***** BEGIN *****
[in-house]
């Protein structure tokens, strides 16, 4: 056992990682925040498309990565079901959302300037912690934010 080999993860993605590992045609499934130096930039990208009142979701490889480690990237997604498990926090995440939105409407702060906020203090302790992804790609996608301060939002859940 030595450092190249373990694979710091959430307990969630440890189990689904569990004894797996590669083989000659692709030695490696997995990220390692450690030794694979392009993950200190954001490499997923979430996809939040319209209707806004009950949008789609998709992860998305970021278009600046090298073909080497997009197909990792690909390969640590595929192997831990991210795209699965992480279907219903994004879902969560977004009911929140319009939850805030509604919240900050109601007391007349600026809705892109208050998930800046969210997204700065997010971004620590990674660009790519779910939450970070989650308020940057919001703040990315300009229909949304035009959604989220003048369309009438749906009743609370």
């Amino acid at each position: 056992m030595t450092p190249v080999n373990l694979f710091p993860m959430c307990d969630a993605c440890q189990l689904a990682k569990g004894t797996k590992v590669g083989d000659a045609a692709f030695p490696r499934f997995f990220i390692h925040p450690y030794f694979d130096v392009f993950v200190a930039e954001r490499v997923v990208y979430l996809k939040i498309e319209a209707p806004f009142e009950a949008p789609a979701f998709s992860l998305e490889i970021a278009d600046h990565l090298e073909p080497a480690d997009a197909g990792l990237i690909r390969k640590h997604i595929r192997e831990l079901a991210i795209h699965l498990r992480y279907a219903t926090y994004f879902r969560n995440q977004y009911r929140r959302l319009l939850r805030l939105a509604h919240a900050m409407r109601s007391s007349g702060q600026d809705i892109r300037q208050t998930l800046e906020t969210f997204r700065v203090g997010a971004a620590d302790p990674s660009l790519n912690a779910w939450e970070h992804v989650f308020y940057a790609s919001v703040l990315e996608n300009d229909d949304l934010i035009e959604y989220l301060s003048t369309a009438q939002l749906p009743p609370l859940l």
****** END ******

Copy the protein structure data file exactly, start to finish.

[in-house]
């Protein structure tokens, strides 16, 4: 056992990682925040498309990565079901959302300037912690934010 080999993860993605590992045609499934130096930039990208009142979701490889480690990237997604498990926090995440939105409407702060906020203090302790992804790609996608301060939002859940 030595450092190249373990694979710091959430307990969630440890189990689904569990004894797996590669083989000659692709030695490696997995990220390692450690030794694979392009993950200190954001490499997923979430996809939040319209209707806004009950949008789609998709992860998305970021278009600046090298073909080497997009197909990792690909390969640590595929192997831990991210795209699965992480279907219903994004879902969560977004009911929140319009939850805030509604919240900050109601007391007349600026809705892109208050998930800046969210997204700065997010971004620590990674660009790519779910939450970070989650308020940057919001703040990315300009229909949304035009959604989220003048369309009438749906009743609370």
């Amino acid at each position: 056992m030595t450092p190249v080999n373990l694979f710091p993860m959430c307990d969630a993605c440890q189990l689904a990682k569990g004894t797996k590992v590669g083989d000659a045609a692709f030695p490696r499934f997995f990220i390692h925040p450690y030794f694979d130096v392009f993950v200190a930039e954001r490499v997923v990208y979430l996809k939040i498309e319209a209707p806004f009142e009950a949008p789609a979701f998709s992860l998305e490889i970021a278009d600046h990565l090298e073909p080497a480690d997009a197909g990792l990237i690909r390969k640590h997604i595929r192997e831990l079901a991210i795209h699965l498990r992480y279907a219903t926090y994004f879902r969560n995440q977004y009911r929140r959302l319009l939850r805030l939105a509604h919240a900050m409407r109601s007391s007349g702060q600026d809705i892109r300037q208050t998930l800046e906020t969210f997204r700065v203090g997010a971004a620590d302790p990674s660009l790519n912690a779910w939450e970070h992804v989650f308020y940057a790609s919001v703040l990315e996608n300009d229909d949304l934010i035009e959604y989220l301060s003048t369309a009438q939002l749906p009743p609370l859940l």